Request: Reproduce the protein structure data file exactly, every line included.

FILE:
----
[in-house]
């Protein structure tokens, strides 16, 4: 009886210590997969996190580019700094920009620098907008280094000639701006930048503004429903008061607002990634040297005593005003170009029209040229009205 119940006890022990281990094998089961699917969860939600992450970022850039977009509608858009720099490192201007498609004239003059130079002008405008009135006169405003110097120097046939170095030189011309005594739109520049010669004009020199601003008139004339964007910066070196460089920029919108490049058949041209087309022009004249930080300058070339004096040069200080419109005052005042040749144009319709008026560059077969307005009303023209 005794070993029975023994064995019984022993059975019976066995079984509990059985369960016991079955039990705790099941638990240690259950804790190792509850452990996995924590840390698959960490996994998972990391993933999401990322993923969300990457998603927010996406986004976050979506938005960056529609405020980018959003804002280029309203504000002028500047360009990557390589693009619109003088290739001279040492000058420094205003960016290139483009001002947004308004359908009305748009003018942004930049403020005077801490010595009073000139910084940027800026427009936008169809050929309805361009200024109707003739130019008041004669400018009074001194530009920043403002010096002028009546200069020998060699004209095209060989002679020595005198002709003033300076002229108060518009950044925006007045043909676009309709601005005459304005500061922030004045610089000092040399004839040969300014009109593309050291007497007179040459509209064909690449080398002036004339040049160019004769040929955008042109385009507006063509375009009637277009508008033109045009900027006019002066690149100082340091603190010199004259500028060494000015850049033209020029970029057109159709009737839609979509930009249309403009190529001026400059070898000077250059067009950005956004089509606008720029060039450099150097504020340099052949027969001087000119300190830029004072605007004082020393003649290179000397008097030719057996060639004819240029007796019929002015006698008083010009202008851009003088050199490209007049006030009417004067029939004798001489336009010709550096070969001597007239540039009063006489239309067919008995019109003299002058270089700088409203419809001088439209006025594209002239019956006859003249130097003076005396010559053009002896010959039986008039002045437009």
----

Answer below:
[in-house]
């Protein structure tokens, strides 16, 4: 009886210590997969996190580019700094920009620098907008280094000639701006930048503004429903008061607002990634040297005593005003170009029209040229009205 119940006890022990281990094998089961699917969860939600992450970022850039977009509608858009720099490192201007498609004239003059130079002008405008009135006169405003110097120097046939170095030189011309005594739109520049010669004009020199601003008139004339964007910066070196460089920029919108490049058949041209087309022009004249930080300058070339004096040069200080419109005052005042040749144009319709008026560059077969307005009303023209 005794070993029975023994064995019984022993059975019976066995079984509990059985369960016991079955039990705790099941638990240690259950804790190792509850452990996995924590840390698959960490996994998972990391993933999401990322993923969300990457998603927010996406986004976050979506938005960056529609405020980018959003804002280029309203504000002028500047360009990557390589693009619109003088290739001279040492000058420094205003960016290139483009001002947004308004359908009305748009003018942004930049403020005077801490010595009073000139910084940027800026427009936008169809050929309805361009200024109707003739130019008041004669400018009074001194530009920043403002010096002028009546200069020998060699004209095209060989002679020595005198002709003033300076002229108060518009950044925006007045043909676009309709601005005459304005500061922030004045610089000092040399004839040969300014009109593309050291007497007179040459509209064909690449080398002036004339040049160019004769040929955008042109385009507006063509375009009637277009508008033109045009900027006019002066690149100082340091603190010199004259500028060494000015850049033209020029970029057109159709009737839609979509930009249309403009190529001026400059070898000077250059067009950005956004089509606008720029060039450099150097504020340099052949027969001087000119300190830029004072605007004082020393003649290179000397008097030719057996060639004819240029007796019929002015006698008083010009202008851009003088050199490209007049006030009417004067029939004798001489336009010709550096070969001597007239540039009063006489239309067919008995019109003299002058270089700088409203419809001088439209006025594209002239019956006859003249130097003076005396010559053009002896010959039986008039002045437009």